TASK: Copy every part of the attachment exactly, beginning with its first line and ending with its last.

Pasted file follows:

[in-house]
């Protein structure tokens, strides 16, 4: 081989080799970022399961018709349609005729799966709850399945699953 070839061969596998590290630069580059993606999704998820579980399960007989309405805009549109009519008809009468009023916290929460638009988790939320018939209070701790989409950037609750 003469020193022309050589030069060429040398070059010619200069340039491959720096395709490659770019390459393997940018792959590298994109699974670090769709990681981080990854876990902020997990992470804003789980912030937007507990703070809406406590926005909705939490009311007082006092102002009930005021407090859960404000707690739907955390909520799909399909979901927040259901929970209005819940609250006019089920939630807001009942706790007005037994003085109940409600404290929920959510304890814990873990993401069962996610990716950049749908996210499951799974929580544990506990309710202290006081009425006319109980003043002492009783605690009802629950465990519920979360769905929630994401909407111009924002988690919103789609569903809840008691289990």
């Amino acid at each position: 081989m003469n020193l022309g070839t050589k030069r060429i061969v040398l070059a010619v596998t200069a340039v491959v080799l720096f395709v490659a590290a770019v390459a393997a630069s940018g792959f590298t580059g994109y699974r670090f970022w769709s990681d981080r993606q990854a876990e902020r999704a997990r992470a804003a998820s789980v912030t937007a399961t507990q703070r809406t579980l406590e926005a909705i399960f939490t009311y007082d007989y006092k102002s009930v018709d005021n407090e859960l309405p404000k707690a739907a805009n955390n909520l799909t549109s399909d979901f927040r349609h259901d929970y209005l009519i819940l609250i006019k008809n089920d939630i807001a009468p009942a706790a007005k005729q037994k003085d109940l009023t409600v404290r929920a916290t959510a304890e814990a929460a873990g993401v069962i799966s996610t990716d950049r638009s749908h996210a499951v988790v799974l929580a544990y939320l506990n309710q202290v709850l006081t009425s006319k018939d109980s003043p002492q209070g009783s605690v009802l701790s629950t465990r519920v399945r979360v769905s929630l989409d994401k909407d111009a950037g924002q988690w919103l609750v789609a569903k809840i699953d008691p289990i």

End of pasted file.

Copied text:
[in-house]
């Protein structure tokens, strides 16, 4: 081989080799970022399961018709349609005729799966709850399945699953 070839061969596998590290630069580059993606999704998820579980399960007989309405805009549109009519008809009468009023916290929460638009988790939320018939209070701790989409950037609750 003469020193022309050589030069060429040398070059010619200069340039491959720096395709490659770019390459393997940018792959590298994109699974670090769709990681981080990854876990902020997990992470804003789980912030937007507990703070809406406590926005909705939490009311007082006092102002009930005021407090859960404000707690739907955390909520799909399909979901927040259901929970209005819940609250006019089920939630807001009942706790007005037994003085109940409600404290929920959510304890814990873990993401069962996610990716950049749908996210499951799974929580544990506990309710202290006081009425006319109980003043002492009783605690009802629950465990519920979360769905929630994401909407111009924002988690919103789609569903809840008691289990």
């Amino acid at each position: 081989m003469n020193l022309g070839t050589k030069r060429i061969v040398l070059a010619v596998t200069a340039v491959v080799l720096f395709v490659a590290a770019v390459a393997a630069s940018g792959f590298t580059g994109y699974r670090f970022w769709s990681d981080r993606q990854a876990e902020r999704a997990r992470a804003a998820s789980v912030t937007a399961t507990q703070r809406t579980l406590e926005a909705i399960f939490t009311y007082d007989y006092k102002s009930v018709d005021n407090e859960l309405p404000k707690a739907a805009n955390n909520l799909t549109s399909d979901f927040r349609h259901d929970y209005l009519i819940l609250i006019k008809n089920d939630i807001a009468p009942a706790a007005k005729q037994k003085d109940l009023t409600v404290r929920a916290t959510a304890e814990a929460a873990g993401v069962i799966s996610t990716d950049r638009s749908h996210a499951v988790v799974l929580a544990y939320l506990n309710q202290v709850l006081t009425s006319k018939d109980s003043p002492q209070g009783s605690v009802l701790s629950t465990r519920v399945r979360v769905s929630l989409d994401k909407d111009a950037g924002q988690w919103l609750v789609a569903k809840i699953d008691p289990i």